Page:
- Andrea Bogoni
The Leica brand. Beyond the lens.
Over the years “Leica” has gradually turned into a kind of refined synonym of the term "photography". The camera, as we refer to it today, was actually invented in Wetzlar and photographers such as Henri Cartier-Bresson, Sebastião Salgado and Annie Leibovitz took the most significant images of contemporary era purely with their Leica. However, not many are aware that, beyond the famous photographic division, the Leica brand also inscribes highly technological products in the field of geospatial measurement and microscopy. The evolution and management of a brand, that is nowadays considered among the most precious in the world, is made even more interesting by the intricate corporate history. Corporate happenings are not so heard of and are only fragmentarily documented. This could be due to the fragmented structure of the group, grown through multiple mergers, and perhaps also because of the cumbersome celebrity of the photographic division. If read carefully, however, elements of the company history offer interesting insights and a very unique perspective on brand management.
Part 1 Ernst Leitz Wetzlar.
One of the first Leitz microscopes (left); the first version of the company logo (right).
It all began in 1869 in Wetzlar, in the heart of Germany. Ernst Leitz acquired the Optical Institute, a small optical laboratory established twenty years earlier by the mathematician Carl Kellner. Leitz took over the business at the age of 27 thanks to the parents' savings. His entrepreneurial skills saved the company from an almost certain bankruptcy. One of his main merits was the implementation of serial production rules to the production area of microscopy. This latter had remained largely artisan until then. In this way production increased considerably without compromising quality. With the acquisition, the business changed its name into "E. Leitz Wetzlar". It is not surprising that the company logo shapes derive from the stylization of a technical design as it was designed by an engineer. On closer inspection, it is made up of a lens and a prism that together frame the name. The concave curve formed below the surname will inspire the famous long "L" of later logos.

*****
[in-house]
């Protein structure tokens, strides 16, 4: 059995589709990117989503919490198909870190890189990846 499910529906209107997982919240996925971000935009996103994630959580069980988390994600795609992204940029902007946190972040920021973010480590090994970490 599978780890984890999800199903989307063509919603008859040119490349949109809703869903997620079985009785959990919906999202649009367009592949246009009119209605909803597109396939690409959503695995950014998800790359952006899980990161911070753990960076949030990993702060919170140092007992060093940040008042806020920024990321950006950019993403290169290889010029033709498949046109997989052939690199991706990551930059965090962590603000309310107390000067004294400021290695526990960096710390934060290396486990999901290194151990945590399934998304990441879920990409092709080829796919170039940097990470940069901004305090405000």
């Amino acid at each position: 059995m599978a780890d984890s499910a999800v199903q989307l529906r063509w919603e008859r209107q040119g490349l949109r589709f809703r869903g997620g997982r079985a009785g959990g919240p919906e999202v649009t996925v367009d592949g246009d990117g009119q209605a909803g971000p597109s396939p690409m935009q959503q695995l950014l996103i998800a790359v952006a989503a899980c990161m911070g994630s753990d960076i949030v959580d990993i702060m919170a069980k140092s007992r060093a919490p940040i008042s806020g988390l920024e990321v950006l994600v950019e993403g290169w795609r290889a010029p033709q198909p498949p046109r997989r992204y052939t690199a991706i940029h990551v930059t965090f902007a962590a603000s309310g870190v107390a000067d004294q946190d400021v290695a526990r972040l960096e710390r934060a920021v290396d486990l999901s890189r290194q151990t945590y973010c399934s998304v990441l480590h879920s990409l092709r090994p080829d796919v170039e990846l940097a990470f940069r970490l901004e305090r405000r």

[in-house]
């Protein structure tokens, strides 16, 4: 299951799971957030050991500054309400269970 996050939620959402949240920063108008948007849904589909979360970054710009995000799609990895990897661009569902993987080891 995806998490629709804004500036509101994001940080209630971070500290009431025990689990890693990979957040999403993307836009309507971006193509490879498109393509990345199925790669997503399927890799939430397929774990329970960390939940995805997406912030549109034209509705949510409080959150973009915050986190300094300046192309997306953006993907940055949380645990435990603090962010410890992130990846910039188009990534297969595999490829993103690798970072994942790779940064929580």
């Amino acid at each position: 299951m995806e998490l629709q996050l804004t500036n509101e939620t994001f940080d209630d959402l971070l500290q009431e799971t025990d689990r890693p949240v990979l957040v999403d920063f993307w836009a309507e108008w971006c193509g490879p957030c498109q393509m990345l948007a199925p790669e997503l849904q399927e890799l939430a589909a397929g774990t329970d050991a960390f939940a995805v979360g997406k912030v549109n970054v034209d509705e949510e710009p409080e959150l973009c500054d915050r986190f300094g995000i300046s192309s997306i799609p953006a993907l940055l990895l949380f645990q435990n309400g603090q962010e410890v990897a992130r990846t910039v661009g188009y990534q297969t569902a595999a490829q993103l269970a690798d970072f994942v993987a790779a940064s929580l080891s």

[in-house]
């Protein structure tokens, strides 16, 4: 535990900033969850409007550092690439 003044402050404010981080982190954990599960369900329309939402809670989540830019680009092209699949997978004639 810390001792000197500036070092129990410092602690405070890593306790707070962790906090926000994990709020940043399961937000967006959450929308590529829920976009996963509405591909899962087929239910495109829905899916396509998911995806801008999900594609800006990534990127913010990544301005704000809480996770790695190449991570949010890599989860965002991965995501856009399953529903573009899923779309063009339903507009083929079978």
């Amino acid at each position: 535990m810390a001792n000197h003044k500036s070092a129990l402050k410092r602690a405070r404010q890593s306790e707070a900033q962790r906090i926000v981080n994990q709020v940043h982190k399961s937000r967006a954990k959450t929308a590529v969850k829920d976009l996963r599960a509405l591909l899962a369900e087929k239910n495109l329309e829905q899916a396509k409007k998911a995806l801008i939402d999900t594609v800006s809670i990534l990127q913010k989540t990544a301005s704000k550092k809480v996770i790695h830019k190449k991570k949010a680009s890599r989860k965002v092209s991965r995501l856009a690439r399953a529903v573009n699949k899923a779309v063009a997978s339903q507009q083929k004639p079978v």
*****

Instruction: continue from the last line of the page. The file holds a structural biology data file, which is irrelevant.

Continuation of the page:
Worker testing a Wild theodolite (left); Wild Heerbrugg logo in use until the '80s (right).
In 1921 the Swiss topographer and inventor Heinrich Wild established the "Heinrich Wild Werkstätte für Feinmechanik und Optik", later known as "Wild Heerbrugg". The naming recalls the founder and the small village of eastern Switzerland that housed the laboratory. Wild started the business after being head of the geospatial area in Zeiss and thanks to the support of the geologist Robert Helbling and the investor Jacob Schmidheiny. The small laboratory became, in just a few years, one of the most worldwide advanced companies in the production of surveying instruments and geospatial measurements. These were mainly theodolites, levels and airborne cameras. Designed in 1937, the company logo was characterized by an austere and rational typographic style. In our days, the logo recalls the minimalist standards of Swiss design renowned from the 1950s.